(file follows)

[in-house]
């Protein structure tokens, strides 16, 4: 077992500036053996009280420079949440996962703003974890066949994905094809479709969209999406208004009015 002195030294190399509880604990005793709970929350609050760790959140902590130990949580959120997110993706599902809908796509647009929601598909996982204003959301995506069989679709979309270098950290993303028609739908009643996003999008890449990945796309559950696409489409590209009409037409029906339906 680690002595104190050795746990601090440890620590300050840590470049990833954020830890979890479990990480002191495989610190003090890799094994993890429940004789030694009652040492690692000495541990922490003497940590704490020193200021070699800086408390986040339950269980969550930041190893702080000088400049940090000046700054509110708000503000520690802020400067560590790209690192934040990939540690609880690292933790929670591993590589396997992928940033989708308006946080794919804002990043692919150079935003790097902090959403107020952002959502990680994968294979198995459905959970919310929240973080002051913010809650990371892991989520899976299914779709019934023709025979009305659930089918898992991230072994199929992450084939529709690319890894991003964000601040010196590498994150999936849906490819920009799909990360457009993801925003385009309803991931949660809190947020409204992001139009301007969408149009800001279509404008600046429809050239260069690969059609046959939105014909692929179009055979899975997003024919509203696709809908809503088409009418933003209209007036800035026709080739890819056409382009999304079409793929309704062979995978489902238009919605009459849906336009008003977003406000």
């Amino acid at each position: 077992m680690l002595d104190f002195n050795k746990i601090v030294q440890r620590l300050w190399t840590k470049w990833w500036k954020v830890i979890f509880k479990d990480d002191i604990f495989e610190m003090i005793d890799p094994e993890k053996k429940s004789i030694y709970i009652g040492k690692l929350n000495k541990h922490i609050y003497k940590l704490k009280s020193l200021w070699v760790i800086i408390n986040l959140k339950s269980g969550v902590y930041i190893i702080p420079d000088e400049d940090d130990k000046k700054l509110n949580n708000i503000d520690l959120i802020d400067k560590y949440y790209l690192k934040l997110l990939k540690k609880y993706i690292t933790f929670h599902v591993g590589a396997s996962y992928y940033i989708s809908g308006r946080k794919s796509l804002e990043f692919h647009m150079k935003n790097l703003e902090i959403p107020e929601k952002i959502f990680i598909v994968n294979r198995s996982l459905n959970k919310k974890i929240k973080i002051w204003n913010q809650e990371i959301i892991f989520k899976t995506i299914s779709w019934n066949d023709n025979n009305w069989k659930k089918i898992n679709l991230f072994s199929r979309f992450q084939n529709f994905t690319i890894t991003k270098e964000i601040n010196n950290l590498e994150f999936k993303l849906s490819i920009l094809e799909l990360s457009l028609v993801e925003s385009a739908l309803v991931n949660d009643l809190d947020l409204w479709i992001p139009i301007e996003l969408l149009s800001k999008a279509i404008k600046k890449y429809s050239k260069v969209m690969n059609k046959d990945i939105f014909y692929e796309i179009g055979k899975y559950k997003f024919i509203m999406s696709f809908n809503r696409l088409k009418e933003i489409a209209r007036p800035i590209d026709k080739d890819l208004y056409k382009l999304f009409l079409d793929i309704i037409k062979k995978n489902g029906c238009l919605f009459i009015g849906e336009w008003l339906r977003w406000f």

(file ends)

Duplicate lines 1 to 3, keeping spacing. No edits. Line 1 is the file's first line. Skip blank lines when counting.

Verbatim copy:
[in-house]
């Protein structure tokens, strides 16, 4: 077992500036053996009280420079949440996962703003974890066949994905094809479709969209999406208004009015 002195030294190399509880604990005793709970929350609050760790959140902590130990949580959120997110993706599902809908796509647009929601598909996982204003959301995506069989679709979309270098950290993303028609739908009643996003999008890449990945796309559950696409489409590209009409037409029906339906 680690002595104190050795746990601090440890620590300050840590470049990833954020830890979890479990990480002191495989610190003090890799094994993890429940004789030694009652040492690692000495541990922490003497940590704490020193200021070699800086408390986040339950269980969550930041190893702080000088400049940090000046700054509110708000503000520690802020400067560590790209690192934040990939540690609880690292933790929670591993590589396997992928940033989708308006946080794919804002990043692919150079935003790097902090959403107020952002959502990680994968294979198995459905959970919310929240973080002051913010809650990371892991989520899976299914779709019934023709025979009305659930089918898992991230072994199929992450084939529709690319890894991003964000601040010196590498994150999936849906490819920009799909990360457009993801925003385009309803991931949660809190947020409204992001139009301007969408149009800001279509404008600046429809050239260069690969059609046959939105014909692929179009055979899975997003024919509203696709809908809503088409009418933003209209007036800035026709080739890819056409382009999304079409793929309704062979995978489902238009919605009459849906336009008003977003406000």
């Amino acid at each position: 077992m680690l002595d104190f002195n050795k746990i601090v030294q440890r620590l300050w190399t840590k470049w990833w500036k954020v830890i979890f509880k479990d990480d002191i604990f495989e610190m003090i005793d890799p094994e993890k053996k429940s004789i030694y709970i009652g040492k690692l929350n000495k541990h922490i609050y003497k940590l704490k009280s020193l200021w070699v760790i800086i408390n986040l959140k339950s269980g969550v902590y930041i190893i702080p420079d000088e400049d940090d130990k000046k700054l509110n949580n708000i503000d520690l959120i802020d400067k560590y949440y790209l690192k934040l997110l990939k540690k609880y993706i690292t933790f929670h599902v591993g590589a396997s996962y992928y940033i989708s809908g308006r946080k794919s796509l804002e990043f692919h647009m150079k935003n790097l703003e902090i959403p107020e929601k952002i959502f990680i598909v994968n294979r198995s996982l459905n959970k919310k974890i929240k973080i002051w204003n913010q809650e990371i959301i892991f989520k899976t995506i299914s779709w019934n066949d023709n025979n009305w069989k659930k089918i898992n679709l991230f072994s199929r979309f992450q084939n529709f994905t690319i890894t991003k270098e964000i601040n010196n950290l590498e994150f999936k993303l849906s490819i920009l094809e799909l990360s457009l028609v993801e925003s385009a739908l309803v991931n949660d009643l809190d947020l409204w479709i992001p139009i301007e996003l969408l149009s800001k999008a279509i404008k600046k890449y429809s050239k260069v969209m690969n059609k046959d990945i939105f014909y692929e796309i179009g055979k899975y559950k997003f024919i509203m999406s696709f809908n809503r696409l088409k009418e933003i489409a209209r007036p800035i590209d026709k080739d890819l208004y056409k382009l999304f009409l079409d793929i309704i037409k062979k995978n489902g029906c238009l919605f009459i009015g849906e336009w008003l339906r977003w406000f």